As always, Dennis, your work is outstanding -- I think it serves as a kind of mental putty, filling the gaps between the incomplete ideas in designers' minds in 1978, and what they were thinking at that time.
The thing is, though: If anything characterized the state of the Star Trek franchise in the late '70s, it was uncertainty
. One moment they're planning for a new weekly series; another they're considering monthly "movies of the week;" the next they're back to the weekly series; and then doggone it, we're now doing a movie. Let's bring in the guy who did the neon butterfly ad for Levi's Jeans to do the art direction; or hey, I know, let's get the Star Wars guy to do the Enterprise hull stuck on a giant pyramid; nah, on third thought, let's bring back the original guys; or how about, let's get the guy who did Silent Running.
Assuming for the sake of argument -- as your "Copyright 1978" test figures do -- that the Paramount folks were further along with "Phase II" as a TV series
, I can't imagine these non-artist supreme executive producers letting this design, as you have masterfully rendered it, pass by unscathed. Of course, there would be some who would make the most unreasonable of requests, like big gun turrets up front, or perhaps some place for "the beaming thingy" that beams people up.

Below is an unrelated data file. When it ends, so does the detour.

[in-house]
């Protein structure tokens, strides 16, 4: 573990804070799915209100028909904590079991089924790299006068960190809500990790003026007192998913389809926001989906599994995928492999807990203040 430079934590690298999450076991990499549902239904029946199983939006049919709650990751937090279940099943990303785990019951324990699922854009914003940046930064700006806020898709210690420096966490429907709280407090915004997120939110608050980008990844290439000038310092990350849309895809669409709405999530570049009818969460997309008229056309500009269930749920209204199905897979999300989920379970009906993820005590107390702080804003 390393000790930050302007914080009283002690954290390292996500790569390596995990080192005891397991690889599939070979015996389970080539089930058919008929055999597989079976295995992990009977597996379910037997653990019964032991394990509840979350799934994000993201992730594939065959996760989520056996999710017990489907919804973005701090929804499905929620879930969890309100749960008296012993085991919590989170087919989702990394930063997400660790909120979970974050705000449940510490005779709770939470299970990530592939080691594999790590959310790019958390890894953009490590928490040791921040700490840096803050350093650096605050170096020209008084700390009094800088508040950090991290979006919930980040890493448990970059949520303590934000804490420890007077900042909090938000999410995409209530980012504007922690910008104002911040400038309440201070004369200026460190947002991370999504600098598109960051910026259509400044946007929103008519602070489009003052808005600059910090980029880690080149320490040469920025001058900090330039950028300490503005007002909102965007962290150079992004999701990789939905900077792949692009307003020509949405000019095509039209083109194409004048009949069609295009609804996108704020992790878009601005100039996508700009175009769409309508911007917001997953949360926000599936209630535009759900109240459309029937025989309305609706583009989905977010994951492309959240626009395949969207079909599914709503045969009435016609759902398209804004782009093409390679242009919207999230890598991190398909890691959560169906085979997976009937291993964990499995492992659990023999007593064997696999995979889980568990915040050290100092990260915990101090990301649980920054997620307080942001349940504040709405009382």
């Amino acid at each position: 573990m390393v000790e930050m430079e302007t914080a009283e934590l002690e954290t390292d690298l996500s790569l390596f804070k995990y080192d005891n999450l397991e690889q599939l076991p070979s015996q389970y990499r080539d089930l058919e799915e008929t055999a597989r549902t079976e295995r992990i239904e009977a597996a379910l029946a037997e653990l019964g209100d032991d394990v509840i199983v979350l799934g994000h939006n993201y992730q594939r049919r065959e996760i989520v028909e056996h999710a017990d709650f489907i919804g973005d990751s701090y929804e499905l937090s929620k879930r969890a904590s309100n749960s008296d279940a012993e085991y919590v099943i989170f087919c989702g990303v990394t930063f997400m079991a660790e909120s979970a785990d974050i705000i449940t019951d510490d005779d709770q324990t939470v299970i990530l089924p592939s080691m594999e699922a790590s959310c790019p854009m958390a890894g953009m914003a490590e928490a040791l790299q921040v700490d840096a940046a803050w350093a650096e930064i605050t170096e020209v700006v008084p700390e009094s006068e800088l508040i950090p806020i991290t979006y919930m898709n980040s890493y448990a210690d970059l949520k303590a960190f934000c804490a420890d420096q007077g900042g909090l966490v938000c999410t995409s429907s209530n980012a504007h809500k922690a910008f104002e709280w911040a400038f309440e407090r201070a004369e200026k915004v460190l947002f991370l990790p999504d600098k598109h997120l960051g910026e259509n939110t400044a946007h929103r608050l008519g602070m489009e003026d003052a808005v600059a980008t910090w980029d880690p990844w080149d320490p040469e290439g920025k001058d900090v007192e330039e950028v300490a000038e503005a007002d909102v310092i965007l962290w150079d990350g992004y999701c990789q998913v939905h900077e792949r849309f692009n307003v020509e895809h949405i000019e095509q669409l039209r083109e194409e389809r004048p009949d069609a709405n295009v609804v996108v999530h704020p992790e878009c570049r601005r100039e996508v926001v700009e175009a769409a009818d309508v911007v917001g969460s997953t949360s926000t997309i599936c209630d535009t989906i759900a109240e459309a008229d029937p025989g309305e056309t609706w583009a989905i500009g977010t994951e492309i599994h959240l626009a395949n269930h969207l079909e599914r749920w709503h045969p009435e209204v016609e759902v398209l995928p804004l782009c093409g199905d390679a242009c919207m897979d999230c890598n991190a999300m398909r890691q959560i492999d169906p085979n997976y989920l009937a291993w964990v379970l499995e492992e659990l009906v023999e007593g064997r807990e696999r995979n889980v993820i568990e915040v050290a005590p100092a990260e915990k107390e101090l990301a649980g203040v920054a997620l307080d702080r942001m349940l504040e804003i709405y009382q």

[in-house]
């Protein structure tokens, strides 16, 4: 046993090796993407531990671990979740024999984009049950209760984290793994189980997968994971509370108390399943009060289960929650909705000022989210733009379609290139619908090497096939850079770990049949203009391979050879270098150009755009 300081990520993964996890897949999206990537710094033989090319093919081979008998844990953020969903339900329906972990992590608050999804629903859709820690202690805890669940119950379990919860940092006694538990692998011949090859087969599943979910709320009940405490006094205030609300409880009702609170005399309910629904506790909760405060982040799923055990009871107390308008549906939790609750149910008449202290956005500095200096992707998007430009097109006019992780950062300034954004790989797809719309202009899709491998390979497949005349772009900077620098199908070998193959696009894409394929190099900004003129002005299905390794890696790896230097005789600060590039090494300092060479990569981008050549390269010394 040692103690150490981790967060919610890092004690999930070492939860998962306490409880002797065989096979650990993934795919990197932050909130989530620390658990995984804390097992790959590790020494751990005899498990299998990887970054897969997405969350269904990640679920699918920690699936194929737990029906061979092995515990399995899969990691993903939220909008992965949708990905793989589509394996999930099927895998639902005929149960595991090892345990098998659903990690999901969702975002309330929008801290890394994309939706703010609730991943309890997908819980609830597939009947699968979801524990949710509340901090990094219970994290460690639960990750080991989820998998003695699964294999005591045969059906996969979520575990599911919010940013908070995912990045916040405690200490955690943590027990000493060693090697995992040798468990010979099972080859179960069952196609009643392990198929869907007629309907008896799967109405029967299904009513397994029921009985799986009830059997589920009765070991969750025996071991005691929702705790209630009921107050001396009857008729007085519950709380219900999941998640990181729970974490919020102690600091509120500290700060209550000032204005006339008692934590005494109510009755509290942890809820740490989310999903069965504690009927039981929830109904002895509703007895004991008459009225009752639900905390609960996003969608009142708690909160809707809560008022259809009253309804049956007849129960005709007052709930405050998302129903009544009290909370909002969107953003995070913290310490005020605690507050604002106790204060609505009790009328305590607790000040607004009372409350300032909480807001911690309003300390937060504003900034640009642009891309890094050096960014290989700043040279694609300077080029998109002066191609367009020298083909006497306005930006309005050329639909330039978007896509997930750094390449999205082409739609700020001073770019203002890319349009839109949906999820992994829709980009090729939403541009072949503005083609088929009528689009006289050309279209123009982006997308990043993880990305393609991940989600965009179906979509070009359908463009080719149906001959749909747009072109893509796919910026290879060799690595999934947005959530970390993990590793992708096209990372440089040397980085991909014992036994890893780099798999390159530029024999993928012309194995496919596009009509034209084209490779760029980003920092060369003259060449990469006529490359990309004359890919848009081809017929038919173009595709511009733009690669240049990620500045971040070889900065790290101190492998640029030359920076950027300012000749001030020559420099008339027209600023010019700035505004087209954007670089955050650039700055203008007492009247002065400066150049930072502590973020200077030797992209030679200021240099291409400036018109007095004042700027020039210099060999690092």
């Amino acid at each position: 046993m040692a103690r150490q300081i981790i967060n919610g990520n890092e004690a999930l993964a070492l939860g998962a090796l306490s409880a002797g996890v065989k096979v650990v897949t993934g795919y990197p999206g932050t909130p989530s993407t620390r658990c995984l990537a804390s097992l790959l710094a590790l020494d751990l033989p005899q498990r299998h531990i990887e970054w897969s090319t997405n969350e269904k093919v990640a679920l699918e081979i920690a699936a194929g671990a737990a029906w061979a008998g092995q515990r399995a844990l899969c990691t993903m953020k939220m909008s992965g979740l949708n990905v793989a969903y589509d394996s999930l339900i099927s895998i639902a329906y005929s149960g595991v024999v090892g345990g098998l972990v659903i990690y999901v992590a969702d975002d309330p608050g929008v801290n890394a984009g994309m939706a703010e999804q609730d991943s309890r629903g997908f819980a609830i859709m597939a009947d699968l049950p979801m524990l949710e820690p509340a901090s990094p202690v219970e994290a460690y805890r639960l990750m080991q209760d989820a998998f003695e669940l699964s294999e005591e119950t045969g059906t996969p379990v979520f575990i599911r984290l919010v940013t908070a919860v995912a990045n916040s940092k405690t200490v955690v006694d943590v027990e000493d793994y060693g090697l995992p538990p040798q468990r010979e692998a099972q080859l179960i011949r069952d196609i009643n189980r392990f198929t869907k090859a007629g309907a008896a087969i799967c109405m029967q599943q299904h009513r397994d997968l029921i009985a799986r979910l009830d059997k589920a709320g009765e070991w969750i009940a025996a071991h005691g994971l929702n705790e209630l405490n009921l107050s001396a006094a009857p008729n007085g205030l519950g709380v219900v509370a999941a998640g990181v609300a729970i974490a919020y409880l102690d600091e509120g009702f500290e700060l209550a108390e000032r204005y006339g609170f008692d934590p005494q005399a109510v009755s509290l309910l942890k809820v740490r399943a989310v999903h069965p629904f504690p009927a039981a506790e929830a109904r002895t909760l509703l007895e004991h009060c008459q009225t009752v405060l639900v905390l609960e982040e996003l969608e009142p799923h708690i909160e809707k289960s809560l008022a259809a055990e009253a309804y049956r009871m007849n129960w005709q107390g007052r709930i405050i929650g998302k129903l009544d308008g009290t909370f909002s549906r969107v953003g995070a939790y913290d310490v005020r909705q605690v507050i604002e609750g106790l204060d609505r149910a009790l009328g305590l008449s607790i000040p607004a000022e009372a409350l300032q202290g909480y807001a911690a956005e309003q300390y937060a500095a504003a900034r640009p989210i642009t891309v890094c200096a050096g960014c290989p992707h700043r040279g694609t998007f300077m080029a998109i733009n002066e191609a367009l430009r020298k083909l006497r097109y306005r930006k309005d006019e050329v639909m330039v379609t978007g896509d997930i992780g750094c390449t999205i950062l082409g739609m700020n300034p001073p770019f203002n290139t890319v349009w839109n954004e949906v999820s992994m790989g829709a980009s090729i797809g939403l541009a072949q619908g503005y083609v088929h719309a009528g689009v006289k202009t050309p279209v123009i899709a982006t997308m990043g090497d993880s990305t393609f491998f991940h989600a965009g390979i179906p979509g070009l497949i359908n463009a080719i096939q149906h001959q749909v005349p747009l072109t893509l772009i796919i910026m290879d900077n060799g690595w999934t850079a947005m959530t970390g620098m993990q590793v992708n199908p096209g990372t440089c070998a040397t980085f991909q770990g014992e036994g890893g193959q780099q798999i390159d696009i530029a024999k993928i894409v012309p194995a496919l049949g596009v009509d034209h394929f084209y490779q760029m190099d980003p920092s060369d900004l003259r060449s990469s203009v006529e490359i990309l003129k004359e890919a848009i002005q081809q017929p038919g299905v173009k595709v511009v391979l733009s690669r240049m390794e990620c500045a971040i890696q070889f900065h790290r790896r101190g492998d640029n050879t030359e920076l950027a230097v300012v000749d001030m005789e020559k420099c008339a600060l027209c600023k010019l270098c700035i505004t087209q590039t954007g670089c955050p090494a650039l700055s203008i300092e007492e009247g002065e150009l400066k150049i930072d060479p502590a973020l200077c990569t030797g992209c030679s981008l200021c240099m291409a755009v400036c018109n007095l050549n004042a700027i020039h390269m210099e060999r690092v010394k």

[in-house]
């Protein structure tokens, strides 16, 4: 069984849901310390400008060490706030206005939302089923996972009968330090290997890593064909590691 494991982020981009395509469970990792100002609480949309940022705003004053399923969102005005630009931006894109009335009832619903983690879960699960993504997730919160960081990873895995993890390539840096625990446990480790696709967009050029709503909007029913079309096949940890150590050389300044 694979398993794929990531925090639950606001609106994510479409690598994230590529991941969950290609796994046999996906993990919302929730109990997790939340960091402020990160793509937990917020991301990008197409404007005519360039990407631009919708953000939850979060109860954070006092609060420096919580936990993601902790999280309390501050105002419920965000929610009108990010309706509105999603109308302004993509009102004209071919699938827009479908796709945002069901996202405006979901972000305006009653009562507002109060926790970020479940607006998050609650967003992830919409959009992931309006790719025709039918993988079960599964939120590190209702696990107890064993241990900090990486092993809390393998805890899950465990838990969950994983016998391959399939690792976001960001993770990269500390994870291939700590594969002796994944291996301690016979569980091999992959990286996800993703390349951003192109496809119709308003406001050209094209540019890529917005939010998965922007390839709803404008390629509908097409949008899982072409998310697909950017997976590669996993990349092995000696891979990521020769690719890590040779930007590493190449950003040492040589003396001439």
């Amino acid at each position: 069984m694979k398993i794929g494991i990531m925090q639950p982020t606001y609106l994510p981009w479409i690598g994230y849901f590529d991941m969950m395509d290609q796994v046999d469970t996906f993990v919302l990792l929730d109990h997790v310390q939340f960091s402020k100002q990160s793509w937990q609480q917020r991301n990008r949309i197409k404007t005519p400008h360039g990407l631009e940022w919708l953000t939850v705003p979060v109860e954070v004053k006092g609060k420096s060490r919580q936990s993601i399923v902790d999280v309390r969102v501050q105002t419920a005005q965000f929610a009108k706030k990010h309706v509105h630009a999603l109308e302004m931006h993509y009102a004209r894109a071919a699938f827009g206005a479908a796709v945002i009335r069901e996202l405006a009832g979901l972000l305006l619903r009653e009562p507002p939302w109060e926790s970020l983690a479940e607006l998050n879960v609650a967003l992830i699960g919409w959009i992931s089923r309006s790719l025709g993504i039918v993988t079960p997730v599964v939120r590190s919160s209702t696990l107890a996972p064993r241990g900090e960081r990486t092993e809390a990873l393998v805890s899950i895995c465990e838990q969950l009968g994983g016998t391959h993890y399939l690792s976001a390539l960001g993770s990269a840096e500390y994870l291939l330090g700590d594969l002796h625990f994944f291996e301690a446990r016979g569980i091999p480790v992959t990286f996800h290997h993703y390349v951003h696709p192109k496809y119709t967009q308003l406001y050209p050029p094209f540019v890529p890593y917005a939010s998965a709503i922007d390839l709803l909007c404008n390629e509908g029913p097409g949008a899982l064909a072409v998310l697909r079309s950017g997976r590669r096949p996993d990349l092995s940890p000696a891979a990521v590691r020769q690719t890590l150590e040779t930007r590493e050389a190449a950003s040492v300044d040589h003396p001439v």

But once the artists emerged from that meeting, I think they'd be tasked with some compromises. The gun-metal deflector dish would go. The purple glow on the nacelles (yes, I know it passed inspection for TMP, but that's cinema
) would have been dissed, probably because the U.S.S. Enterprise
is an Amuhr-'can ship, dang it (at least that's what "U.S.S." has always stood for, right?), and it wouldn't be glowing no sissy purple color. (Red's an Amuhr-'can color.) And the model makers would probably be asked to attach some new sources of light to make the otherwise drab grey contours more dramatic. This show's in color, I can imagine a Paramount boss saying, so the ship should be in color.
So my suggestion, if you want to take this thought experiment further, would be to make a kind of "Phase II: Phase 2" ship. Imagine how the Paramount bosses would likely have responded to this design
, including all the unreasonable suggestions they may have made ("Can we dump the pointy-eared guy already?"), and then come up with a respectable compromise. Think of your ship the way it would probably appear not in the designer's mind, and not in the cinema, but on air
. My guess is, the sedate colors and the monotone grey would not make it.
DF "As an Editor, Knows Way Too Much About Unreasonable Suggestions" Scott